June 1st, 2011
11:58 AM GMT
Johannesburg, South Africa (CNN) – Strolling around my neighborhood high street in Johannesburg, one is struck by a disproportionate number of décor shops.
On just our small street there are at least five shops selling “French provincial” furniture and design accessories. Wedged between one of those shops and the DVD rental store is another design store selling “Balinese” furniture and gifts.
Of course, not much of this furniture actually comes from France or Bali. Instead, most seems to originate in China. Hopefully, most people buying from these stores realize they are paying for a “look” and not the real deal.
The proliferation of Chinese goods is not new. Neither is China’s growing business presence on the African continent.
What does seem to be changing is the terms of the relationship between Africans and the Chinese.
African leaders - and I’ve interviewed a number of them in recent weeks - all seem to be making tougher contractual demands on their Asian counterparts.
Whether or not the rules of the game are actually changing is one thing, however, there is at least a public shift in the dialogue, with the Africans pushing for a less “one-sided relationship.” South Africa’s Business Day newspaper recently ran a headline that said: “Zuma seeks ‘fair deal’ in Africa’s ties with China.”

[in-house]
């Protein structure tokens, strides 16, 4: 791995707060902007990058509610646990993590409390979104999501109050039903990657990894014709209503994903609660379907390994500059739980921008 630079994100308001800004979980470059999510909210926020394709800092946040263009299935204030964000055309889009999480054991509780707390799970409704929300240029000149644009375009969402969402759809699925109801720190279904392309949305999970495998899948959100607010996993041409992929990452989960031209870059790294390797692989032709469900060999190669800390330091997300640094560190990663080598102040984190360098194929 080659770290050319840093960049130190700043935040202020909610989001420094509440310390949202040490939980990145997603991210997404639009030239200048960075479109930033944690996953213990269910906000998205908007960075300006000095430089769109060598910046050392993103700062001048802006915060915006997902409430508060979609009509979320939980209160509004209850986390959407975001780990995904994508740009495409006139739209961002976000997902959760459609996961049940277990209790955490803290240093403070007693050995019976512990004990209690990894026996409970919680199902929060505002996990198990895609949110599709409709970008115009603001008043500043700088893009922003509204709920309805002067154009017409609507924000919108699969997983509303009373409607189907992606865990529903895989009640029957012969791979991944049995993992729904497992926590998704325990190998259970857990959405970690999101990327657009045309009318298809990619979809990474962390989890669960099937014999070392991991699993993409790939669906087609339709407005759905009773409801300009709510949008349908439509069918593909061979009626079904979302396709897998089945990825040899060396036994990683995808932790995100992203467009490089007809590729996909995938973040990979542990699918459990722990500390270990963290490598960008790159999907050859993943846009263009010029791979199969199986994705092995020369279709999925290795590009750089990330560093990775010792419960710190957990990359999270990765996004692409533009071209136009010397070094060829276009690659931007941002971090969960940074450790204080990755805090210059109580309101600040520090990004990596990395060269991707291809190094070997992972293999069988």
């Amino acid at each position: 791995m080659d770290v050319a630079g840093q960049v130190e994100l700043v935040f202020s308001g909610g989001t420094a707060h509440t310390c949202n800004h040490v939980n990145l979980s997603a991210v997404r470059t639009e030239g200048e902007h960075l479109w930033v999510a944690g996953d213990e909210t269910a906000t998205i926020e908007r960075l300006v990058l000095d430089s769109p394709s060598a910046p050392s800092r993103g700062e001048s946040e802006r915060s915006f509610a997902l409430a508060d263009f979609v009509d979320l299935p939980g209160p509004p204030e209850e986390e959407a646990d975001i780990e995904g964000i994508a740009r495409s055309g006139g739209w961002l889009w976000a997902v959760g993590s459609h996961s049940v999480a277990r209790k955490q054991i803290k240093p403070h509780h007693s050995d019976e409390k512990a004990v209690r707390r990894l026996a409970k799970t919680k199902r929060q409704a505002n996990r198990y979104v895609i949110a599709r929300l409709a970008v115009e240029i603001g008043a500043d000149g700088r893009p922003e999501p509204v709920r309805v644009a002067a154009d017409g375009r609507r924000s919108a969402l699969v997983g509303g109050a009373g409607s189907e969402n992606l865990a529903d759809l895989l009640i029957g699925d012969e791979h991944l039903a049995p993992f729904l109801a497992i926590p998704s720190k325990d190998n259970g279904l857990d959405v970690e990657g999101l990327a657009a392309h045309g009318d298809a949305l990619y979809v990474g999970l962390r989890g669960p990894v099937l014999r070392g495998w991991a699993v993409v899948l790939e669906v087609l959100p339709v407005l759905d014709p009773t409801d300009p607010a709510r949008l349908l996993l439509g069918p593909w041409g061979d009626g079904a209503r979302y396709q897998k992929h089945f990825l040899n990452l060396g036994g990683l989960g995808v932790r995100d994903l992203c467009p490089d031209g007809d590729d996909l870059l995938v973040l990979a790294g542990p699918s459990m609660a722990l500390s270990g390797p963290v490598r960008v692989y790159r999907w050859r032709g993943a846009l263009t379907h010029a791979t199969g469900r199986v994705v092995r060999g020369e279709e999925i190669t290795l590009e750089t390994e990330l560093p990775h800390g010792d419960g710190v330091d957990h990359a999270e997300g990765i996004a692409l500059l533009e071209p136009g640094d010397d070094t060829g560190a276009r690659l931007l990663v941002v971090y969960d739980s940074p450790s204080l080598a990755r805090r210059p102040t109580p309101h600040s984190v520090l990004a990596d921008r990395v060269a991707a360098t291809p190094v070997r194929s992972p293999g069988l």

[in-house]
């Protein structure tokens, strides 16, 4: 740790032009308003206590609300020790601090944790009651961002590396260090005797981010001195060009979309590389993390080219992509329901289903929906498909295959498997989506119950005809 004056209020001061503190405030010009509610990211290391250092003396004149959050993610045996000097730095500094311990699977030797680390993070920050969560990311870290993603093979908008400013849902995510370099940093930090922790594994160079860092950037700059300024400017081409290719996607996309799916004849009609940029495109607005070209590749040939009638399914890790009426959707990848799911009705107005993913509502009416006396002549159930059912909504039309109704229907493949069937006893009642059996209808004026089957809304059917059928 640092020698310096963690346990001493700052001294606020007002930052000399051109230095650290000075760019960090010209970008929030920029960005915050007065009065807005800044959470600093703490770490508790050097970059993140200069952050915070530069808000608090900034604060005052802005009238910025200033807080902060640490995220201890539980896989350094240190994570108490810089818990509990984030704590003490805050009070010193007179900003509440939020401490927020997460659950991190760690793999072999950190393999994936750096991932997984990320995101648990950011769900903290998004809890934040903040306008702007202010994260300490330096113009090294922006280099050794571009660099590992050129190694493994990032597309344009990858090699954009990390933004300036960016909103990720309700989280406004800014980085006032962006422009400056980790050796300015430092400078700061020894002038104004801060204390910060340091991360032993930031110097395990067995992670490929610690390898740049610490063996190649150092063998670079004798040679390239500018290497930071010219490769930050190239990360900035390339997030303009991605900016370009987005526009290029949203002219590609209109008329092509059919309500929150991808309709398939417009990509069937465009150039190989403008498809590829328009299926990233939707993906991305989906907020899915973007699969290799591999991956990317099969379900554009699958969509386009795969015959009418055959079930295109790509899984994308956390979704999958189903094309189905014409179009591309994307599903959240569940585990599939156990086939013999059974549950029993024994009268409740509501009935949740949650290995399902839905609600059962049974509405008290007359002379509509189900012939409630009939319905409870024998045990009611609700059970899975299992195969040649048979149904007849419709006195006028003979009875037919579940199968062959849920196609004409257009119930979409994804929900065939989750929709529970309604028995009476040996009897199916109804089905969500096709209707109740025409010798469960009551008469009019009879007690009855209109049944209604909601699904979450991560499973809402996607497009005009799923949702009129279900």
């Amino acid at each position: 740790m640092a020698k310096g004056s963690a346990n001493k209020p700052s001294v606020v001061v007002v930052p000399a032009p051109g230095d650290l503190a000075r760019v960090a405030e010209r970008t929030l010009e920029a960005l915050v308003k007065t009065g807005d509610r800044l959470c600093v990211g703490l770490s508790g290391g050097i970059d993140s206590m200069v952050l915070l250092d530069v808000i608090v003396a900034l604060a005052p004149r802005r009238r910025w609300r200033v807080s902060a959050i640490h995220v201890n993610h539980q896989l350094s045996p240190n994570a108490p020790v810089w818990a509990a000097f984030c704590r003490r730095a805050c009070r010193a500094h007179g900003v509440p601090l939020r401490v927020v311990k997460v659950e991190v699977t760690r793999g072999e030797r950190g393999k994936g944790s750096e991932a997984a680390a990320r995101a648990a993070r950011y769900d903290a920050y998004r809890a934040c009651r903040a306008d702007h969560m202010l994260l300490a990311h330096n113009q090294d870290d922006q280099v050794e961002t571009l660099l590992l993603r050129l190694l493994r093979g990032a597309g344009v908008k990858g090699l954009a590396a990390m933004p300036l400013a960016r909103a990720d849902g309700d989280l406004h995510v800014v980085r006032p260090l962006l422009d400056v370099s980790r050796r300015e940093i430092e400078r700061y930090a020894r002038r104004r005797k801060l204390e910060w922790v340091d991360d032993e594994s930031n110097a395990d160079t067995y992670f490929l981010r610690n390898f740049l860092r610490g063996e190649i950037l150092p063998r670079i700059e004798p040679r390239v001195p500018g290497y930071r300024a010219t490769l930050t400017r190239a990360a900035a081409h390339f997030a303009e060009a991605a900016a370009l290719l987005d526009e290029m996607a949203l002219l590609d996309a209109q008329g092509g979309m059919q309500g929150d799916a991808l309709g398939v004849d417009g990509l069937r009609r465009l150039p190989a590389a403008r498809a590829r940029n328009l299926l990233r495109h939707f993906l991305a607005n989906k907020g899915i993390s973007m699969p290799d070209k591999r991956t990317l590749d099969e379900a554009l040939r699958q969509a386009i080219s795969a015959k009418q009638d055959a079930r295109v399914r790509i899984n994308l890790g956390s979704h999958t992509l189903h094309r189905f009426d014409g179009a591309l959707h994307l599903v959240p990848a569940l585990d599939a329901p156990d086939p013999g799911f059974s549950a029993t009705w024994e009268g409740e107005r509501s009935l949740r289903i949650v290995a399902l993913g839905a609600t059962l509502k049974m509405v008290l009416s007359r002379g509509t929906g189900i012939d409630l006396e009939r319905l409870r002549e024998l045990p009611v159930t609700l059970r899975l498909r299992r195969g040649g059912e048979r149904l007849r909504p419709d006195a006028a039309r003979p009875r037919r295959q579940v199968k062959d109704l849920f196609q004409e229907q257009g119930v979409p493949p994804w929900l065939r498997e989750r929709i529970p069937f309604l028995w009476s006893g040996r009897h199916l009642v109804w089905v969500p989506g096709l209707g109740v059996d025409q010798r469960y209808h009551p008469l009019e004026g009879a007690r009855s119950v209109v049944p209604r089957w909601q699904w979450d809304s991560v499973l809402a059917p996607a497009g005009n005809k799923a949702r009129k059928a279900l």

South African President Jacob Zuma echoed what many other business and political leaders are saying on the continent. They seem determined to ensure that Chinese business deals in Africa are more equitable in terms of long-term investments, infrastructure maintenance, job creation and skills transfer.
Even though Africans are favorable towards this relationship there are serious questions being asked by leaders like President Zuma. “How do we trade with China in a way that benefits us as well as them?’ he recently said.
So it seems Africans are pushing back and insisting on tougher terms on contracts. One Rwandan I had a conversation with said that some other African leaders had been “stupid” when negotiating with the Chinese and that the Rwandan business elite had been “cleverer” when constructing their deals with China.
In other parts of the continent, people are questioning why they aren’t getting more for the mineral riches that lie in abundance beneath Africa’s soil.
There is a growing political pressure to leverage Africa’s wealth better and for Africans to rewrite the terms of their relationship with Chinese investors.
Ever sensitive to the image of the African with his arms outstretched, palms turned upwards, looking for handouts, many on the continent want to make sure that they aren’t thrown the scraps when it comes to apportioning the massive opportunities that lie ahead.
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